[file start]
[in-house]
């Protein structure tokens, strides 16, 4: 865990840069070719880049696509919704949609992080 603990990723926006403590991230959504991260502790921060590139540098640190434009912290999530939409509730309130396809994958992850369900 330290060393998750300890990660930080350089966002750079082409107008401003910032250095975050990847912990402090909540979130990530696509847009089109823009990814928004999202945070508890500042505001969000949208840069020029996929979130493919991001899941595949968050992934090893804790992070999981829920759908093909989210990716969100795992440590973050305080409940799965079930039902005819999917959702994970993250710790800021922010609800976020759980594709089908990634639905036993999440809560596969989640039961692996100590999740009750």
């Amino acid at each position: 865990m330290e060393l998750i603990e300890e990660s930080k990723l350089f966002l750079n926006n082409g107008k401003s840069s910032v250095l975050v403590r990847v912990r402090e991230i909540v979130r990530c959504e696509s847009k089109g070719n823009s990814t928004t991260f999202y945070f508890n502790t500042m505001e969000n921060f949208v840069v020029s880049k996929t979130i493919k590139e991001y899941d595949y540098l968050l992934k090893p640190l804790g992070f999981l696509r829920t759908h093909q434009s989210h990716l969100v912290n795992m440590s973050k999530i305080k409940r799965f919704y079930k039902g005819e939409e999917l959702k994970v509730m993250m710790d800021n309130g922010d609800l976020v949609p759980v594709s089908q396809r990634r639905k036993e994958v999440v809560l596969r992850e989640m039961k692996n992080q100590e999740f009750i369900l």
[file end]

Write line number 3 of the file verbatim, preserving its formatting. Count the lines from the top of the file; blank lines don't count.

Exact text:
């Amino acid at each position: 865990m330290e060393l998750i603990e300890e990660s930080k990723l350089f966002l750079n926006n082409g107008k401003s840069s910032v250095l975050v403590r990847v912990r402090e991230i909540v979130r990530c959504e696509s847009k089109g070719n823009s990814t928004t991260f999202y945070f508890n502790t500042m505001e969000n921060f949208v840069v020029s880049k996929t979130i493919k590139e991001y899941d595949y540098l968050l992934k090893p640190l804790g992070f999981l696509r829920t759908h093909q434009s989210h990716l969100v912290n795992m440590s973050k999530i305080k409940r799965f919704y079930k039902g005819e939409e999917l959702k994970v509730m993250m710790d800021n309130g922010d609800l976020v949609p759980v594709s089908q396809r990634r639905k036993e994958v999440v809560l596969r992850e989640m039961k692996n992080q100590e999740f009750i369900l």